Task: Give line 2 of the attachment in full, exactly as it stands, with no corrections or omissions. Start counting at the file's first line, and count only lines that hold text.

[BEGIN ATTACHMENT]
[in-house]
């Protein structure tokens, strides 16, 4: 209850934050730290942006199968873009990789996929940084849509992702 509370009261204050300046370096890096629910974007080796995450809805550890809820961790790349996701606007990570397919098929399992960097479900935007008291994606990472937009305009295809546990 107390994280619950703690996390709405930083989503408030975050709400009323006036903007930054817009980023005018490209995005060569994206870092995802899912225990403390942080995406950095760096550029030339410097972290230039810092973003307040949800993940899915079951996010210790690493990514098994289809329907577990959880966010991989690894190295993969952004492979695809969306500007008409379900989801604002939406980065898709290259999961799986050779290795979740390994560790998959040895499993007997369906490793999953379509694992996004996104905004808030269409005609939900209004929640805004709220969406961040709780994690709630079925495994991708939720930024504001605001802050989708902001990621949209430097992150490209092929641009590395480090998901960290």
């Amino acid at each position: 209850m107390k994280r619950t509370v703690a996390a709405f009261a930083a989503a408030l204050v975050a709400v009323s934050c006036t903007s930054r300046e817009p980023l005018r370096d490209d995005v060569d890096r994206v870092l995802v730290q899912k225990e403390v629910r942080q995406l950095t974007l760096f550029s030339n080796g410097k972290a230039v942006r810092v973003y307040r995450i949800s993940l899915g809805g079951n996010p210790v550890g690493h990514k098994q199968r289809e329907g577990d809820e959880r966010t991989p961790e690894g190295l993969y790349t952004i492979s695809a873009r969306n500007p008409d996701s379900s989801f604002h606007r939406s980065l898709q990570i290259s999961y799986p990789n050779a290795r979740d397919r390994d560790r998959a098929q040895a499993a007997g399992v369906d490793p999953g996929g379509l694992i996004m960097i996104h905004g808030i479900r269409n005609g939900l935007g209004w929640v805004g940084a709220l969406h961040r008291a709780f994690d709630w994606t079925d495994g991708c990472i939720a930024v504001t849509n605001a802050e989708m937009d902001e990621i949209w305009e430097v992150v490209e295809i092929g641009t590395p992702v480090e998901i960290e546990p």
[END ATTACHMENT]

């Protein structure tokens, strides 16, 4: 209850934050730290942006199968873009990789996929940084849509992702 509370009261204050300046370096890096629910974007080796995450809805550890809820961790790349996701606007990570397919098929399992960097479900935007008291994606990472937009305009295809546990 107390994280619950703690996390709405930083989503408030975050709400009323006036903007930054817009980023005018490209995005060569994206870092995802899912225990403390942080995406950095760096550029030339410097972290230039810092973003307040949800993940899915079951996010210790690493990514098994289809329907577990959880966010991989690894190295993969952004492979695809969306500007008409379900989801604002939406980065898709290259999961799986050779290795979740390994560790998959040895499993007997369906490793999953379509694992996004996104905004808030269409005609939900209004929640805004709220969406961040709780994690709630079925495994991708939720930024504001605001802050989708902001990621949209430097992150490209092929641009590395480090998901960290």